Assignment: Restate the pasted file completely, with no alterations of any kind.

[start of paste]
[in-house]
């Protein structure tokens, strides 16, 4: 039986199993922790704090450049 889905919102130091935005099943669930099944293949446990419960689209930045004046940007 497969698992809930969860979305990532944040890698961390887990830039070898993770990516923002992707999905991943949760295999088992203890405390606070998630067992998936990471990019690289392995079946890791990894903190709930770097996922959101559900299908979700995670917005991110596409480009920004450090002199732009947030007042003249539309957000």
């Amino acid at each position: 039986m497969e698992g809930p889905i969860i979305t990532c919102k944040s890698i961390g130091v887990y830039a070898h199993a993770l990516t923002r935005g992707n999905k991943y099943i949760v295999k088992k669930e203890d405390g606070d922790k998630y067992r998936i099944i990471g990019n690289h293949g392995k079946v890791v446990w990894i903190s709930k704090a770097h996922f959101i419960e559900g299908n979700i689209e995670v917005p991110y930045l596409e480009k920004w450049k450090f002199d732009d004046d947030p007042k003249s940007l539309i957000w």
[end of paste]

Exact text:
[in-house]
């Protein structure tokens, strides 16, 4: 039986199993922790704090450049 889905919102130091935005099943669930099944293949446990419960689209930045004046940007 497969698992809930969860979305990532944040890698961390887990830039070898993770990516923002992707999905991943949760295999088992203890405390606070998630067992998936990471990019690289392995079946890791990894903190709930770097996922959101559900299908979700995670917005991110596409480009920004450090002199732009947030007042003249539309957000």
């Amino acid at each position: 039986m497969e698992g809930p889905i969860i979305t990532c919102k944040s890698i961390g130091v887990y830039a070898h199993a993770l990516t923002r935005g992707n999905k991943y099943i949760v295999k088992k669930e203890d405390g606070d922790k998630y067992r998936i099944i990471g990019n690289h293949g392995k079946v890791v446990w990894i903190s709930k704090a770097h996922f959101i419960e559900g299908n979700i689209e995670v917005p991110y930045l596409e480009k920004w450049k450090f002199d732009d004046d947030p007042k003249s940007l539309i957000w």